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Carnivals, Rogues and Heroes: Interpretation of the Brazilian Dilemma [Paperback]

Roberto DaMatta , John Drury

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Book Description

31 Dec 1992
In this work on Brazilian social rituals, Roberto DaMatta focuses on the trajectories of three types of public ritual (carnival, Independence Day and other military parades, and local-level religious processions) as principal axes in defining the values and attitudes that shape urban Brazil. At this level, he seeks to contribute to theories of dramatisation and ideology, by examining the styles, forms and actors of these three sets of rituals. Emphasis is upon three particular ways that ritual manipulates and transforms elements and relationships: reinforcement, inversion and neutralisation. This theoretical approach should be of interest to philosophers, sociologists, anthropologists and students of comparative religion.

Product details

  • Paperback: 291 pages
  • Publisher: University of Notre Dame Press; 1 edition (31 Dec 1992)
  • Language: English
  • ISBN-10: 0268007942
  • ISBN-13: 978-0268007942
  • Product Dimensions: 15.6 x 21.3 cm
  • Amazon Bestsellers Rank: 1,040,224 in Books (See Top 100 in Books)

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Customer Reviews

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Amazon.com: 4.3 out of 5 stars  3 reviews
4 of 4 people found the following review helpful
5.0 out of 5 stars Finally someone explained my country to me! 19 May 2009
By KeyserSose - Published on Amazon.com
I'm brazillian leaving abroad since I was 27 years old.

For many years I struggled to understand my own people, their glories and tragedies. I tried history books, tried politics, social-studies and other non-fiction books. Roberto DaMatta was the only author to make sense of such a complex society to me. There are many 'Brazils' and DaMatta is clear about it; but he is also a master of breaking down these complexities, via the analysis of its rituals. DaMatta offers provoking insigths into the rituals of carnival, street gambling, soccer, african religions and more. He also ties these rituals together in a superb and dramatic fashion. What an exciting author DaMatta is.
I recommend this book to anyone *trully* interested in learning about Brazillians, especially to my fellow citizens that live in Brazil and struggle to make sense of so many paradoxes.
6 of 7 people found the following review helpful
3.0 out of 5 stars In the footsteps of the masters 5 April 2007
By Bob Newman - Published on Amazon.com
I've never seen Brazil's Carnival, nor have I attended Mardi Gras in New Orleans. The last time I checked, though, they both were extremely colorful and exciting. People seemed to be having a lot of fun. If you're looking for even a faint echo of that, give this book a wide berth. DaMatta shuns almost any sort of description at all. He is SERIOUS ! This is a most academic book, meant not for general anthropologists, but for specialists in the study of ritual. For them, I would say this is a five star book---intelligent, imaginative, and interesting. If you plan to do studies of major rituals in any society---from the Balinese cockfight to the Spanish bullfight, from North Korean mass pictures in stadiums to the Ram Lila in north India---you will find this rock-hard analysis most useful and thought-provoking. You will be able to break off flints that will light fires in your research to come or make you re-analyze the research you have already completed. DaMatta not only delves into the meanings of all aspects of Carnival and how they reflect Brazilian society at large, but he ties his work to many of the past greats---Van Gennep, Durkheim, Leach, Turner, Geertz---and other, less known Brazilian social scientists' work as well.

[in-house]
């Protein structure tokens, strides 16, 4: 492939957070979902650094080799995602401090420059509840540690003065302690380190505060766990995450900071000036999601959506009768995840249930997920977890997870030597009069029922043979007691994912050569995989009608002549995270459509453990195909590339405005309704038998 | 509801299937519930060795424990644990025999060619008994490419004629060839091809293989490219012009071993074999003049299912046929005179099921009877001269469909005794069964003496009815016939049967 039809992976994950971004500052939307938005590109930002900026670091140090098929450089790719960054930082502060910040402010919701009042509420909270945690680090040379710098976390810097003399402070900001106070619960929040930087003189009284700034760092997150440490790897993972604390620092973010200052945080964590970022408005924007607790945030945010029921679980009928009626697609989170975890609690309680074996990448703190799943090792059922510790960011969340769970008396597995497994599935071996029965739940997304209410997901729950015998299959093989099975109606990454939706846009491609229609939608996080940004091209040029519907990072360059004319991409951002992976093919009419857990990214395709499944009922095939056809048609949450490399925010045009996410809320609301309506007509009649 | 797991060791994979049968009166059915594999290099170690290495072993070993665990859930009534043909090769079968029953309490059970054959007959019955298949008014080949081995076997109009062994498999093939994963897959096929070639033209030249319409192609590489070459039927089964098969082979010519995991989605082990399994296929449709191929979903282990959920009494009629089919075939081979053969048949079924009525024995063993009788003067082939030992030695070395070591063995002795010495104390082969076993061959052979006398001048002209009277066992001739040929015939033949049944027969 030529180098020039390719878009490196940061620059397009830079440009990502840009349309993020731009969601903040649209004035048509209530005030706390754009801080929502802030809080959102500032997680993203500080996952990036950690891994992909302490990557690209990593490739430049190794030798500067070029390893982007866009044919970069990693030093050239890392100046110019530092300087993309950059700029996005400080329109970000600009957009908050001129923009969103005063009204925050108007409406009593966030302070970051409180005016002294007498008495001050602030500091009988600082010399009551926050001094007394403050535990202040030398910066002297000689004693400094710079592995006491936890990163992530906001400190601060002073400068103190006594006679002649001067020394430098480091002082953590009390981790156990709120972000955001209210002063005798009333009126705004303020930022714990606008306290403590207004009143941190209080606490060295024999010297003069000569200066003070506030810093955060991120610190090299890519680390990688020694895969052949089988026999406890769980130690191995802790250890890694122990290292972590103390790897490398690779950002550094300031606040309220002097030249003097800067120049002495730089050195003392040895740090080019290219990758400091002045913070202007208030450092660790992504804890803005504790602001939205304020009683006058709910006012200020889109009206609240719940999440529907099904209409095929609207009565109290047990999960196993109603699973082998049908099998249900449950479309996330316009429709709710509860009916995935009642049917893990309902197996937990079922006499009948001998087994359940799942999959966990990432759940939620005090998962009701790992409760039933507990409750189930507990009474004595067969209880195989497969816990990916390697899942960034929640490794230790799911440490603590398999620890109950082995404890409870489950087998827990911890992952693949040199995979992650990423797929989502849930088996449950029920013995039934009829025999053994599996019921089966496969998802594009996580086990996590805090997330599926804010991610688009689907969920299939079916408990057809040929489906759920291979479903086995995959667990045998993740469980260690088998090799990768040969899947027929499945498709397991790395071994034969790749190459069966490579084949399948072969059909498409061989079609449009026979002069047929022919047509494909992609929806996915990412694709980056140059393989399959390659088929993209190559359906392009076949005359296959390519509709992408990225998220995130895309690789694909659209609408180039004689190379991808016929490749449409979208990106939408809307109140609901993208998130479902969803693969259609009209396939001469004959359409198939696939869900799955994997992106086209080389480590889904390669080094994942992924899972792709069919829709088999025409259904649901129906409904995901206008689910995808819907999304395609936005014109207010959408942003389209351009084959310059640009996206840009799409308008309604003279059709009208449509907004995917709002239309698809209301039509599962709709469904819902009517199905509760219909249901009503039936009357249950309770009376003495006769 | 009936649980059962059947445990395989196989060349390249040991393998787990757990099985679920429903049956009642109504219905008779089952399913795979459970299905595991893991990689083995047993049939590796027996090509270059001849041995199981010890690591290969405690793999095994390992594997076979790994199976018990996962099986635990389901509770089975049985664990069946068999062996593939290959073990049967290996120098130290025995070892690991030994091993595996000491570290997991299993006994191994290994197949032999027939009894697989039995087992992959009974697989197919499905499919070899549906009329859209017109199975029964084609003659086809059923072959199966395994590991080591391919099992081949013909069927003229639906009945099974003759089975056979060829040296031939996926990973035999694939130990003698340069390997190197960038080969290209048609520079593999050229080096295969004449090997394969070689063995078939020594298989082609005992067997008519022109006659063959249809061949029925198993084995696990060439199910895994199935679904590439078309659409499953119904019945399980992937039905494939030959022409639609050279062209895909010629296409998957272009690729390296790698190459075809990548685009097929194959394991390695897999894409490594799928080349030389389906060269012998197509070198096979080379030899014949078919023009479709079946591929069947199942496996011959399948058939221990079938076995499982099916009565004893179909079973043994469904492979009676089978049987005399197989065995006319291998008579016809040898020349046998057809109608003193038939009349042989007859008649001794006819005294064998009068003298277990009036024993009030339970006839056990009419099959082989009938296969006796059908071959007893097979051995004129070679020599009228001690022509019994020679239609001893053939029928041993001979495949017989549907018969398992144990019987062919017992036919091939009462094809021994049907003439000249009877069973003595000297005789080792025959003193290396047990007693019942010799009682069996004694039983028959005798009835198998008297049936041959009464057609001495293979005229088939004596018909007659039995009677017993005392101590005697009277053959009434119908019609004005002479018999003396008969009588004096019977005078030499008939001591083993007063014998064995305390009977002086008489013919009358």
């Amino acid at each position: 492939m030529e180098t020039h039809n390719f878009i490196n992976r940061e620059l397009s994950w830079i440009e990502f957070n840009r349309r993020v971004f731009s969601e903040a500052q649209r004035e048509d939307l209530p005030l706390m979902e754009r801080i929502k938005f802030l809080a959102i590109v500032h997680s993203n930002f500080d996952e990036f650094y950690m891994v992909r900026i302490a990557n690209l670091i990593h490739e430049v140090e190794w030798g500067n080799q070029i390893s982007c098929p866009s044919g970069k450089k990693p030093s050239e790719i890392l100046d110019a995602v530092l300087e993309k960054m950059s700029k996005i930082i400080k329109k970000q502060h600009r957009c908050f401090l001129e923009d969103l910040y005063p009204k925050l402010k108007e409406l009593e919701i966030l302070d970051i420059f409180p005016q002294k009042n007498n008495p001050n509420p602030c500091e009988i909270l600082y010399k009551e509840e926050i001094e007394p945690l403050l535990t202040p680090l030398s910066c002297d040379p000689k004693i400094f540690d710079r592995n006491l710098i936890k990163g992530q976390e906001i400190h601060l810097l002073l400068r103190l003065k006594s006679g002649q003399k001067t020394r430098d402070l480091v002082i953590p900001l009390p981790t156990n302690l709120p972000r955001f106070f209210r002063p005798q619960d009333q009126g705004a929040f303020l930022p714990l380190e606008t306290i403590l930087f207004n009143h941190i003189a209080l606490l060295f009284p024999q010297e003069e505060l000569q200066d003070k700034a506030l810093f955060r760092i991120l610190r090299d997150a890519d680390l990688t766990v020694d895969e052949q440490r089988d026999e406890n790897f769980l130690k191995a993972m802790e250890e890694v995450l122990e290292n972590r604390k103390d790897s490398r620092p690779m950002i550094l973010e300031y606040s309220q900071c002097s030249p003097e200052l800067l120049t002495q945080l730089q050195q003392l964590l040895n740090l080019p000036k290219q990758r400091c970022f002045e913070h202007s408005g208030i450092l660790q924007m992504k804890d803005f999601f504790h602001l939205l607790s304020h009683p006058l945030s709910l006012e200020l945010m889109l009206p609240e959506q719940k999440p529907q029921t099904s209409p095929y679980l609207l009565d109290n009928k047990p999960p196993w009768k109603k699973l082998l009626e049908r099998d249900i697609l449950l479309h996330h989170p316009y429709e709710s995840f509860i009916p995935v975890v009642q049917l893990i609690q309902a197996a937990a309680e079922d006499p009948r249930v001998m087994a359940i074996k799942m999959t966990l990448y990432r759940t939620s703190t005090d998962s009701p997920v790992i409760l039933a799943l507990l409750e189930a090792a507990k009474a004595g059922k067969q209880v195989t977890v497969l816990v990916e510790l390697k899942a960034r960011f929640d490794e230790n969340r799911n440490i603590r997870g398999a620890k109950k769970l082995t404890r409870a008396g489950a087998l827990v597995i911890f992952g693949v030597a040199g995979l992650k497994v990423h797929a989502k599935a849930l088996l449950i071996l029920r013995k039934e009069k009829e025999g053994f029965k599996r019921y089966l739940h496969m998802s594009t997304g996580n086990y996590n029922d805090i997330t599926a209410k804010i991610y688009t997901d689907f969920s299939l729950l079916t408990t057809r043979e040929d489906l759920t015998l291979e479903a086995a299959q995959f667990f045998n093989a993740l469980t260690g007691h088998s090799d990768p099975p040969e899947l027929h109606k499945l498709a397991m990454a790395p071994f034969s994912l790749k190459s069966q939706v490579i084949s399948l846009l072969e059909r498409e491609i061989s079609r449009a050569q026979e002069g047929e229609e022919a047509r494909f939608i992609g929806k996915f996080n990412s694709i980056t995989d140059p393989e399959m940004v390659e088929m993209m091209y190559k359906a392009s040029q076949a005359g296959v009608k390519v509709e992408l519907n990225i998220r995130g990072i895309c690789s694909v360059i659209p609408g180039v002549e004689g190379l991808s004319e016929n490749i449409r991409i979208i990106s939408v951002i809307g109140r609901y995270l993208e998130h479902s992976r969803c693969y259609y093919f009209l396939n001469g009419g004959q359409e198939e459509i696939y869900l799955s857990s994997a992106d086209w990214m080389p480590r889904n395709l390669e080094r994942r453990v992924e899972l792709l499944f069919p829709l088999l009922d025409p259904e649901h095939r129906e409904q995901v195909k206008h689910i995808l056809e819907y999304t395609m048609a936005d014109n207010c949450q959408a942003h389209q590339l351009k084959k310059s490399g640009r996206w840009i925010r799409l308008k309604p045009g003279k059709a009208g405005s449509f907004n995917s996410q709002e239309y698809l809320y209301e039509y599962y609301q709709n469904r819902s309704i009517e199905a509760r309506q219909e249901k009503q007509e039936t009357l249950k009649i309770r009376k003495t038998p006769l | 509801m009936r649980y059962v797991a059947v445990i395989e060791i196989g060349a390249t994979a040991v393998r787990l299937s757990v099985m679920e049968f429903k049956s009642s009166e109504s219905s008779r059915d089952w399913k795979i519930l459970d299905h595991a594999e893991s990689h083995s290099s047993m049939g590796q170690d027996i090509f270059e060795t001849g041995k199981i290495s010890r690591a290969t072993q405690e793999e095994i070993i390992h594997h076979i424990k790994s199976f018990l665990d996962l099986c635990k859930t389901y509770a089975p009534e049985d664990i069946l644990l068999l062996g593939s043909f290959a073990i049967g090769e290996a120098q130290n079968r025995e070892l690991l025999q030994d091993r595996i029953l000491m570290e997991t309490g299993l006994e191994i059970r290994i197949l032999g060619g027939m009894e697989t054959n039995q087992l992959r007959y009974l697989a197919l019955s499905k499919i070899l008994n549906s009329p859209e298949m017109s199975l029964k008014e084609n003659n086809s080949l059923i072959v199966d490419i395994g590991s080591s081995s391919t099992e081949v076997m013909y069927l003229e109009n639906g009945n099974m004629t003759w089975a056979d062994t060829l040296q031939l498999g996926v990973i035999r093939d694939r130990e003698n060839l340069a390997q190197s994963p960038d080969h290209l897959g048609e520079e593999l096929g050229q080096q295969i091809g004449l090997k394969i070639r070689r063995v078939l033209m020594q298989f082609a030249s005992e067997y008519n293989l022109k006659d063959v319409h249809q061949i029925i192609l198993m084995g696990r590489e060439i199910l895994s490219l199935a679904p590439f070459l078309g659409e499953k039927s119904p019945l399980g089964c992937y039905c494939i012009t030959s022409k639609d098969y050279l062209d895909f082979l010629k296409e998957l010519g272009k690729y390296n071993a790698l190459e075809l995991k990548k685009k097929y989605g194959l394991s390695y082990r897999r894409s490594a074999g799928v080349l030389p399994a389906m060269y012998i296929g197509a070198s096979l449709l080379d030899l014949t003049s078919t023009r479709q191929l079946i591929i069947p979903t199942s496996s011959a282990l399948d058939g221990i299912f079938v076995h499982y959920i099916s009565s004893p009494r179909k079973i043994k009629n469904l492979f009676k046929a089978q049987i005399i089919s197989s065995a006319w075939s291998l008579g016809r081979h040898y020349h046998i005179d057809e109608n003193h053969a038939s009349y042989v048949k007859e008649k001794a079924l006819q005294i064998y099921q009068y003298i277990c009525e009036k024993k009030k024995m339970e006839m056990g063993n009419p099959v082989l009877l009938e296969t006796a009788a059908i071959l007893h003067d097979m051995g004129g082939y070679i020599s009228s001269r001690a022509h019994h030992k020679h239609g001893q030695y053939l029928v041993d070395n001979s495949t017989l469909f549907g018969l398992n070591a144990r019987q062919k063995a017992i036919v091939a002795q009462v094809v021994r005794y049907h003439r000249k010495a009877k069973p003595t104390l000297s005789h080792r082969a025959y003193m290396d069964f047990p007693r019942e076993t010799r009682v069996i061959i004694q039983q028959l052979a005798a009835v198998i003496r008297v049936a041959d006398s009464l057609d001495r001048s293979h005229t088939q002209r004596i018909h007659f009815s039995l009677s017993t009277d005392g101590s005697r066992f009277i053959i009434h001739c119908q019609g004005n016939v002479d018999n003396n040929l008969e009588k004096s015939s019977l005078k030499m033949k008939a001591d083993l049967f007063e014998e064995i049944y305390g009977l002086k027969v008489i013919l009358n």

He calls the Carnival "a multidimensional festival", with meaning on a number of levels. He contrasts the Brazilian one with the New Orleans Mardi Gras in one very erudite chapter and points out that if we examine both closely, we see that they are almost opposite in meaning. In Brazil, he compares Carnival with a military parade on Independence Day and with the religious processions that occur frequently during each year. Location or social space, dress, behavior---everything is grist for the mill. He stresses many times that `inversion' is the most salient aspect of Carnival. He has chapters on hierarchy in Brazilian society and on those who slip through the cracks--rogues, who might be heroes in fact. Without a great knowledge of Brazilian society (though I have read a number of books on it, and avidly consumed Amado, Machado de Asis, da Cunha, and other Brazilian writers over the years), I cannot say if I agree or disagree with the author's analysis. It is impressive, but extremely hard going. I found the discussion of ritual very valuable. DaMatta tried and succeeded in writing a theoretical book to rival those of earlier masters. His location in Brazil and writing in Portuguese probably precludes him being widely-known. His style reminds one of many French social-theorists. Yes, I mean only the most determined reader will make it to the end of CARNIVALS, ROGUES, AND HEROES. That's the sole reason why I have awarded an otherwise good book only three stars.
1 of 1 people found the following review helpful
5.0 out of 5 stars Classic about Brazilian culture 18 April 2010
By frbr0 - Published on Amazon.com
Format:Hardcover|Verified Purchase
This is probably the best book about Brazilian culture, from an anthropological perspective.
DaMatta is at his best here.
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